Maze Women’s Sexual Health has done extensive research about the role hormones play in women’s sexual reactions and behavior. A low libido or menopausal symptoms are likely the result of hormonal imbalances, which can be corrected with simple forms of therapy—so that you can get on with enjoying your life.

For more information and a free 10-minute phone consultation, contact Maze Women’s Sexual Health.

Browse through the magazine version of the Maze Women’s Sexual Health Guide

Getting in the Mood

Do you want to know the trick for keeping a long-term sexual relationship interesting? Give it some attention. The more time spent thinking about what would spice up your sex life, the more likely it is that you will find a way to do so. That’s why Maze Women’s Sexual Health, which understands the importance of a healthy sex life for parents, came up with some ideas for you to, well—just think about it.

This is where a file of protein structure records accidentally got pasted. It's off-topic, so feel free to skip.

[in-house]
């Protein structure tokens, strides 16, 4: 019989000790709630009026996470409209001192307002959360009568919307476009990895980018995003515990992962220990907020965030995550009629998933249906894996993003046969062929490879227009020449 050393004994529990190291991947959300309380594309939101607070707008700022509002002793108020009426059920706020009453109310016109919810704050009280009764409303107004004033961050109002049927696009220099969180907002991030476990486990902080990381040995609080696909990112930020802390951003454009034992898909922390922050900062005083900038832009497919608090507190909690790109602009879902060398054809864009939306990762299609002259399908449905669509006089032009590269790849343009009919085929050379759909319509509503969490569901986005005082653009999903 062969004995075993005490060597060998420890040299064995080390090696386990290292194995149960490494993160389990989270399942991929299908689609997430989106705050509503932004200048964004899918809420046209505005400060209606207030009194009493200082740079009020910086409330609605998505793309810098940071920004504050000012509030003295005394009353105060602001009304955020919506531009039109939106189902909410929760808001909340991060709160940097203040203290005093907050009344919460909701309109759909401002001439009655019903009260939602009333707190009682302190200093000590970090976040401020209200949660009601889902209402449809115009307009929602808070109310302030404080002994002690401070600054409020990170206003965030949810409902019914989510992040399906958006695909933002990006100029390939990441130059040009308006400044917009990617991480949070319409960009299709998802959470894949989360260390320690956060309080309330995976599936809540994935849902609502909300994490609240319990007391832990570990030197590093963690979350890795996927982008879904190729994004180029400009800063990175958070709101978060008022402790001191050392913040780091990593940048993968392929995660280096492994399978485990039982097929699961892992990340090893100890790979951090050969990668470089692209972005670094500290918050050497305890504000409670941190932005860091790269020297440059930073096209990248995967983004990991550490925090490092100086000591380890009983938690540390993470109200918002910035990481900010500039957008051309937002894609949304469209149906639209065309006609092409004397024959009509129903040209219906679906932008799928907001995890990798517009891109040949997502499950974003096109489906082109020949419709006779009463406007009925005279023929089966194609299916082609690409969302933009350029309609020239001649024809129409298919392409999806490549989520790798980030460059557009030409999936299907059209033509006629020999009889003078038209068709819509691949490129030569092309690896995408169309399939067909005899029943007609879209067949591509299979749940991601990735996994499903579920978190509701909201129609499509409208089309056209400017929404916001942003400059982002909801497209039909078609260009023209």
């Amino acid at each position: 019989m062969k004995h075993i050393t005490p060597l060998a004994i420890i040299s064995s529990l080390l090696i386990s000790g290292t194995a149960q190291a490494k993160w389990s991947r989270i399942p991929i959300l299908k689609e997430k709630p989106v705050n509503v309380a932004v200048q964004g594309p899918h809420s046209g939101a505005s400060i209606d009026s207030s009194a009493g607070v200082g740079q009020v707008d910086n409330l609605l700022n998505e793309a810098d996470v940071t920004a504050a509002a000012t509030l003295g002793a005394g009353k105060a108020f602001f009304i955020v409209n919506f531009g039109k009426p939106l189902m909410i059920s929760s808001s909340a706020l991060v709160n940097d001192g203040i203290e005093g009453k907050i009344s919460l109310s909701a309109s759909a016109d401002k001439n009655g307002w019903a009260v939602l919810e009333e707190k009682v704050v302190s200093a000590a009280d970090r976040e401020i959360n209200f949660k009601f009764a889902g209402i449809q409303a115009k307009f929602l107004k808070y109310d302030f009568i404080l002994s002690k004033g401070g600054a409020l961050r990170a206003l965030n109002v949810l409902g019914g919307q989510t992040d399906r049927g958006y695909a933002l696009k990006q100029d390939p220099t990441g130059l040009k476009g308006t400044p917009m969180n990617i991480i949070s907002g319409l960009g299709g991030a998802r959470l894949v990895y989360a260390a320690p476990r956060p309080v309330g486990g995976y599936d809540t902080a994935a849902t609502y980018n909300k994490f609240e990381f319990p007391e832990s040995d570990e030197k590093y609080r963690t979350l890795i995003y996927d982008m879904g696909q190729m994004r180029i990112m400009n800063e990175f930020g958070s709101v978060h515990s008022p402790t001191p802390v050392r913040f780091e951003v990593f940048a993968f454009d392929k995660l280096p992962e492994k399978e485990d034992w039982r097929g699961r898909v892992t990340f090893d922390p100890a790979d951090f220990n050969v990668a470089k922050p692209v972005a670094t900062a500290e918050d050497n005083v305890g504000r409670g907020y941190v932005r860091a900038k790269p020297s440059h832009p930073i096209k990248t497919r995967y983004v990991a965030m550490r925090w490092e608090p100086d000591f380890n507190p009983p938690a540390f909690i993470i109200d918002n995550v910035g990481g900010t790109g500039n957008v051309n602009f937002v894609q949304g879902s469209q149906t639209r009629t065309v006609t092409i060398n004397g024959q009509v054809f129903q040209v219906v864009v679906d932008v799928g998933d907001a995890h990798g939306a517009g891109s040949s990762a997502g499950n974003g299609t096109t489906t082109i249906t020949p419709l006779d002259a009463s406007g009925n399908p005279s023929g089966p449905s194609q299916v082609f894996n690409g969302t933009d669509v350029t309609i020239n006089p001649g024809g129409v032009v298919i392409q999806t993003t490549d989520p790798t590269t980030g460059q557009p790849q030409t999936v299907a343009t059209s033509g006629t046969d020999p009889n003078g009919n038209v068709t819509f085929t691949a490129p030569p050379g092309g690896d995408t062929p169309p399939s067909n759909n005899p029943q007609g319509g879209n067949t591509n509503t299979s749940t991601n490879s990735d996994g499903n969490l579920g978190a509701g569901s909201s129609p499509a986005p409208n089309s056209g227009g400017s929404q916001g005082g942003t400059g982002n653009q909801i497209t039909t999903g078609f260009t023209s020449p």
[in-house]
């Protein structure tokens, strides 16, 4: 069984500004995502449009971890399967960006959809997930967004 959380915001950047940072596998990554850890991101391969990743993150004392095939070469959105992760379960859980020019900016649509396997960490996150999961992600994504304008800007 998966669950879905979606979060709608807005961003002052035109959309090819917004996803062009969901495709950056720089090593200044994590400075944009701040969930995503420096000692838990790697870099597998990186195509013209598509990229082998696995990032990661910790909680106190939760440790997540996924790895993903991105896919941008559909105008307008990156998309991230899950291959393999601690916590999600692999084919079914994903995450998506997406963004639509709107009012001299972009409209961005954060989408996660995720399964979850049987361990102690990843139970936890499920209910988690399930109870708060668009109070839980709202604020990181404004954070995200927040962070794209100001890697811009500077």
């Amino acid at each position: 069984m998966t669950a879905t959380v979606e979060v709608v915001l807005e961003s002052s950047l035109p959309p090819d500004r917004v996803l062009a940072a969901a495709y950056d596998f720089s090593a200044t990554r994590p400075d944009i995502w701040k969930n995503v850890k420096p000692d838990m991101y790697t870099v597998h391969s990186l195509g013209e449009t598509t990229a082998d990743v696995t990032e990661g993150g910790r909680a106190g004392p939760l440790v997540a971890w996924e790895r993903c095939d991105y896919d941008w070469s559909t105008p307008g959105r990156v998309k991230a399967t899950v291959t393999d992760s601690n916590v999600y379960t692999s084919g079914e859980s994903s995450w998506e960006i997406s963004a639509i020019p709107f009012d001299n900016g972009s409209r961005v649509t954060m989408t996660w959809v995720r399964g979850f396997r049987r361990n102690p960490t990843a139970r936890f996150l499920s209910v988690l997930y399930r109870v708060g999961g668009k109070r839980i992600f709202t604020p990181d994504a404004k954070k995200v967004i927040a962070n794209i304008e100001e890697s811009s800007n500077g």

1. Read erotica—either individually or alone. Not only can erotica get you turned on, it can also offer some new ideas and fantasies to share (or not) with your partner. Erotica often helps women become more sexually aroused before diving right into sex.
  2. Role play can be as simple as putting up a “fight” when you both know darn well that you are in the mood, or as complex as donning elaborate costumes and rituals. Either way, becoming someone else can break down some inhibitions that might be preventing you from getting into the spirit.
  3. Taking a shower or a bath together can go a long way. Being naked together, even in the most mundane of situations, might inspire feelings and arousal in one another.
  4. Use new products and toys to act out a sexual fantasy—or bring your vibrator to bed. If you’re still looking for the right match, Maze’s free guide to their top vibrator picks can help you find the right one.